• Play pretend school: Have child sit for circle time, then you be the student.  Model HOW to sit and listen in play! Your child’s mind is typically great at generalizing play skills to learning skills (Albert Einstein knew this!)
  • MOVEMENT helps integrate the brain! Learn outside, learn through movement!
  • Go outside and HUNT for categories, hunt for objects that begin with ‘B’, or specific colors.
  • Turn Questions Around!
    • “Mom or Dad, why are the street lights red, yellow, and green?” ASK your child “Why do you think they are?” ENCOURAGE guessing, predictions, and any chances to develop and discuss logic!
    • In the morning go over the weather, and have your child pick their clothes.  Step outside quickly, and talk about whether it’s hot, cold, rainy, sunny, and what clothes go with certain weather.  (They may not match BUT they have engaged higher level thinking!)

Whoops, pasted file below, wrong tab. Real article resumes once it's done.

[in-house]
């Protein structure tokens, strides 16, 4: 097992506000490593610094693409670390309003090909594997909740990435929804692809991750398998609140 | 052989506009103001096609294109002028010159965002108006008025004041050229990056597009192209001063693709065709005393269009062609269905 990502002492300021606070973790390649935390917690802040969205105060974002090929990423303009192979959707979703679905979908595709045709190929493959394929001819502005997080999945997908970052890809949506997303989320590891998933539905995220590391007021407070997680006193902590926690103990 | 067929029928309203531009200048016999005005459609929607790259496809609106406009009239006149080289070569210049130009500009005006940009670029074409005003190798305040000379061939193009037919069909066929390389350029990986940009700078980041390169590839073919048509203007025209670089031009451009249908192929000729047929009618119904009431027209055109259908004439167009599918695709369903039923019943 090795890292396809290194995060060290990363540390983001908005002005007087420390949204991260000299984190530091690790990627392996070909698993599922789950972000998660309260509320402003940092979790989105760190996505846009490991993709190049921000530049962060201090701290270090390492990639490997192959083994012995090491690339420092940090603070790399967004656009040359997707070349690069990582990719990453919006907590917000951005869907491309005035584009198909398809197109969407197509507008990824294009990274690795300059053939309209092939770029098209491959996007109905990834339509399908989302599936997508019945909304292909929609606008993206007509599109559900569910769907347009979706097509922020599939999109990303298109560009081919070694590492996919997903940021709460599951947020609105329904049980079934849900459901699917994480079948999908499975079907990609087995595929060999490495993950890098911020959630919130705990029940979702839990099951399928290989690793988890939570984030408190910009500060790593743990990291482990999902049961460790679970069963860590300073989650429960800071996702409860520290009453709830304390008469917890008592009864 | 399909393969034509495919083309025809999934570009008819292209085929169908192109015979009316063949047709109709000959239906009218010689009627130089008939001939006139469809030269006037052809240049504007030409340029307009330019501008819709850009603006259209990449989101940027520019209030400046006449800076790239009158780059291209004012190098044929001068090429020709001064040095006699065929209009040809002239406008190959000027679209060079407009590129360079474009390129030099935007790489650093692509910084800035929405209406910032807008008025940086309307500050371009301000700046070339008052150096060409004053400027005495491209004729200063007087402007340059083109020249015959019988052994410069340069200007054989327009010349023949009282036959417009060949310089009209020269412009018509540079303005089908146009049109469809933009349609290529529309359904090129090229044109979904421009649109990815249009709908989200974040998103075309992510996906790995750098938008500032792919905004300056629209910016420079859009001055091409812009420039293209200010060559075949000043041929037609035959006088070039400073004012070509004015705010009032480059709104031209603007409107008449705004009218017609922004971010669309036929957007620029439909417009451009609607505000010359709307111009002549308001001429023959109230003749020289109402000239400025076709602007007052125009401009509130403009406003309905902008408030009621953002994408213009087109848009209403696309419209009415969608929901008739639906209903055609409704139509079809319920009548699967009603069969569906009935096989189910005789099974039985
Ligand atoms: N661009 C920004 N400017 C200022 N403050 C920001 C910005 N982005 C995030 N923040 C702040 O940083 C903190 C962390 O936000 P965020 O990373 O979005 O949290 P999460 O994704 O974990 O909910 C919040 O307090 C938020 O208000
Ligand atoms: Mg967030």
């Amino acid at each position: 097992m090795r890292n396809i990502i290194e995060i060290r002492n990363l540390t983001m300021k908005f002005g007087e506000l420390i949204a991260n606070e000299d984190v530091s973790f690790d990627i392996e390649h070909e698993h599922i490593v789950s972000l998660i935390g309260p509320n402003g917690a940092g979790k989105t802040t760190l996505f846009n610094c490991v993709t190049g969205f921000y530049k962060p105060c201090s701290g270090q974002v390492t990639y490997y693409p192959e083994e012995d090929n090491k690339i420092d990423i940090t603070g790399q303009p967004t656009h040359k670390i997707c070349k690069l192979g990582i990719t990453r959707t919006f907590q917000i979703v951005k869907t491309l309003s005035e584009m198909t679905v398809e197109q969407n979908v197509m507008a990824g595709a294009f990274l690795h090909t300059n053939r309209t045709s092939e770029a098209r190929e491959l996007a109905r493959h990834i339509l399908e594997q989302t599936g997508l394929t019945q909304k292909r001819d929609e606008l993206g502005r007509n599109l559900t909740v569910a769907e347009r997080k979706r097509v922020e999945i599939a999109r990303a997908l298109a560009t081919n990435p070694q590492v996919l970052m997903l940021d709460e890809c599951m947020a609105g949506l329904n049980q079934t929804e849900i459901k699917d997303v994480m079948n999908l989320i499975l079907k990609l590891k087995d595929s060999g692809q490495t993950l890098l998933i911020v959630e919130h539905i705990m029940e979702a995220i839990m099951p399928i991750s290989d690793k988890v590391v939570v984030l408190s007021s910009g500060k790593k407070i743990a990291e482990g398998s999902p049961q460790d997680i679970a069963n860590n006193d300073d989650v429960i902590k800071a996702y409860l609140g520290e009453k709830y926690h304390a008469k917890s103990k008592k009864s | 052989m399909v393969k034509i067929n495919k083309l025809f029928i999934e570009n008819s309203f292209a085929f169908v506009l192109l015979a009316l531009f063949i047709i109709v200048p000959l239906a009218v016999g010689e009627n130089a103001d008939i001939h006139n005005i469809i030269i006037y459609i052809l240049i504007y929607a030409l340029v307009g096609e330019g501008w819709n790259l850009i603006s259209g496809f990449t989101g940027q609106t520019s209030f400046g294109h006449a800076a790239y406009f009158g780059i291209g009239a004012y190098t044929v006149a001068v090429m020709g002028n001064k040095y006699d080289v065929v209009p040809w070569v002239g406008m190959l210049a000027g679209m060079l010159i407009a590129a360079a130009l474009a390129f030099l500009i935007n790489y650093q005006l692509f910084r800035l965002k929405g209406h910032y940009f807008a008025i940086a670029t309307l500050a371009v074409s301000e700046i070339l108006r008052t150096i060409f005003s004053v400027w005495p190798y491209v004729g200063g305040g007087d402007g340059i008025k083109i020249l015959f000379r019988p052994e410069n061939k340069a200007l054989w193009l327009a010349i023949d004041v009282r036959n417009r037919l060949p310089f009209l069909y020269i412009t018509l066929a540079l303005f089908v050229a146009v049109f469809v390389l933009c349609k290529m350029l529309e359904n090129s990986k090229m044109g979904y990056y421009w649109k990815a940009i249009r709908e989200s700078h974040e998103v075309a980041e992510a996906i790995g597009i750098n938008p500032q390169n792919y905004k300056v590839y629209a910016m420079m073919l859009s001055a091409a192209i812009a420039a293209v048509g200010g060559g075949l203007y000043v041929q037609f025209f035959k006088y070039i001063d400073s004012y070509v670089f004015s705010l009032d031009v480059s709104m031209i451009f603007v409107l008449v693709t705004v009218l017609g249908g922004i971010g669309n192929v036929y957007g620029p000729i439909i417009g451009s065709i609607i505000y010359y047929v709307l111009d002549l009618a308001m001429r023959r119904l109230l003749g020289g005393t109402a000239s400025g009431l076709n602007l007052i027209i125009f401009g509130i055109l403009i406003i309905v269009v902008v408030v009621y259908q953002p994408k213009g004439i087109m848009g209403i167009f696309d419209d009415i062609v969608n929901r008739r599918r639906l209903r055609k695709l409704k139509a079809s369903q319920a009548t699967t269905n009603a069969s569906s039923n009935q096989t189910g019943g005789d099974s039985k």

• Encourage story telling!  Have them repeat, pause, etc.
  • Play “What would you do?” games.  Give hypothetical situations or problems, and talk about what they would do.
  • Acknowledge and explain emotions physically and mentally, talk about what it looks like to listen!
  • Resources
    • Whole Body Listening Larry
    • The Whole-Brain Child
    • The Explosive Child

Finally, You Are Your Child’s Greatest Model

  • Talk about everything and anything! Talk about what you’re doing, how you’re feeling, what your child is doing, what you see, etc.
  • Your child is watching HOW you listen.  If you are multi-tasking, looking away, moving around, your child is going to observe that as actively listening.
  • Give them time to respond.  Children learn conversational rules from us! If we interrupt or rush, they model the same!  Show signs of actively listening (more obvious than usual): nodding, smiling, verbal acknowledgement, eye contact.
  • Teach Delayed Gratification (this skill is a very large indicator of future successes and persistence during education and in relationships.)
  • Teach Positive Self Talk: the things you tell your child about themselves, will begin to be how they see themselves.
  • Schedule mind wondering time into your routine!  Leave educational materials out, let them explore their interests in down time.